National Eye Exam Month: When to Get an Exam and What to Expect
August is National Eye Exam Month. If it’s been too long since you or your family members have scheduled a vision exam with your ophthalmologist, now is a great time to get back on track!
When to get an eye exam
Routine eye exams are important. They check for early signs of serious eye conditions before they become severe, and they can also reveal other health issues like diabetes or hypertension.
Formal eye exams should begin at age 5 or 6, before your child enters first grade. If there are no symptoms or family history of vision issues, eye exams can continue every 1-2 years until adulthood.
For adults who have no symptoms or family history of vision problems, eye exams are recommended as follows:
- Age 18-39 – Every 5-10 years
- Age 40-52 – Every 2-4 years
- Age 55-64 – Every 1-3 years
- Over age 65 – Every year
Children and adults with vision problems should have regular eye exams on a schedule that is determined by their eye doctor.
Changes in vision that require an eye exam
If you experience the following changes in your vision, you should make an appointment with your doctor:
- Difficulty reading – The lenses in our eyes become less flexible as we get older, and it becomes harder for our eyes to focus on things, especially tiny fonts.
- Needing brighter light – Rooms may start to seem too dim. This is also due to the eye lens becoming less flexible over time.
- Trouble seeing while driving at night – A brighter, more blurry glare from headlights at night is the result of light entering the eye and being scattered rather than focused precisely on the retina.
- Fluctuating vision – Frequent fluctuations in how clearly you can see could be an indicator of diabetes or hypertension.
- Seeing floaters or flashes of light – It’s normal to see “floaters,” or shadowy images of the particles that float in your eyes, from time to time. But if you notice an increase in them, or see bright flashes of light, go to the doctor immediately as this could be a retinal tear or detachment.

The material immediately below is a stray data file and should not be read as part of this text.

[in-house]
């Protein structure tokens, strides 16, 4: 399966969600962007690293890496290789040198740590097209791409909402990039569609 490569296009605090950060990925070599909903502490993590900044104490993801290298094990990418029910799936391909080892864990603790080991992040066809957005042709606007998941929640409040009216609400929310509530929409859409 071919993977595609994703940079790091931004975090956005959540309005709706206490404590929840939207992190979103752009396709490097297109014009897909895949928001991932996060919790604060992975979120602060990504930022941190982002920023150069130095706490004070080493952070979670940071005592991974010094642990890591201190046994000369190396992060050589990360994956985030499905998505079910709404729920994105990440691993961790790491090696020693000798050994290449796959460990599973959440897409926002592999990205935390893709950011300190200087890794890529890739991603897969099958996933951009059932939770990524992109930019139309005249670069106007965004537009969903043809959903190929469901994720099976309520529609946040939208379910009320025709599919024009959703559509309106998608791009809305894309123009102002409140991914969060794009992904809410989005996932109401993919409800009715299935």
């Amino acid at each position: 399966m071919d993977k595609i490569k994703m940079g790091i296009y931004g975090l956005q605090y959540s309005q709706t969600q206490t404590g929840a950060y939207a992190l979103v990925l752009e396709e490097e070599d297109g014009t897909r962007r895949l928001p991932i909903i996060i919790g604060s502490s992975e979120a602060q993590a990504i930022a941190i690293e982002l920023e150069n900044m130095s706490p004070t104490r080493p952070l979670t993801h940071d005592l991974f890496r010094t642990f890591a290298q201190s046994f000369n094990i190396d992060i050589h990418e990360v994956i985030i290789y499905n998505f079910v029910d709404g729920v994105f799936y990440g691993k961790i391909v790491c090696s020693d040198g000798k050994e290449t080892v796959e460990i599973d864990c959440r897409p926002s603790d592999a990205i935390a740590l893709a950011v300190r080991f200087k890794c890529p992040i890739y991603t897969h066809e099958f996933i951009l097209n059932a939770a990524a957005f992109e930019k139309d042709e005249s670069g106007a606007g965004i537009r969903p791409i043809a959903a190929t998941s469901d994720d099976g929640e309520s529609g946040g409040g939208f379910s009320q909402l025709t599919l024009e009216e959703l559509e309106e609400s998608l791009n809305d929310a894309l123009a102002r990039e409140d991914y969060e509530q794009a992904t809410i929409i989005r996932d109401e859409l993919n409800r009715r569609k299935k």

- Double vision – Double vision, or seeing “ghost images,” can be a sign of a serious medical issue like cranial nerve palsies, a brain injury or cataracts.
- Eye pain or eye injury – Eye pain is not normal. Just like an eye injury, pain in the eye should be treated by a medical professional immediately.
- Loss of side (peripheral) vision – Losing peripheral or side vision could be a symptom of glaucoma.
- Distorted vision – Straight lines that look wavy or an empty area in the center of your vision could be signs of age-related macular degeneration (AMD), the leading cause of vision loss.
What to expect at your eye exam
A routine vision exam usually includes these steps:
- Eye muscle test – As your eyes follow a pen or small light, your doctor will look for signs of poor eye control and coordination or muscle weakness.
- Visual acuity test – You’ll be asked to read letters off of a Snellen chart at different distances in order to see if you need glasses to improve your vision.
- Retinal exam – To measure your eye pressure, as well as make it easy for your doctor to examine the front and inside of your eyes, you’ll be given numbing drops that dilate your pupils.
- Several different tests may be performed – Depending on your symptoms, age or family history, your eye doctor may want to perform additional screenings for conditions such as glaucoma, color deficiency or cell damage.
Are you looking for a new ophthalmologist in San Diego County? Scripps Affiliated Medical Groups has the most advanced eye health specialists in the region.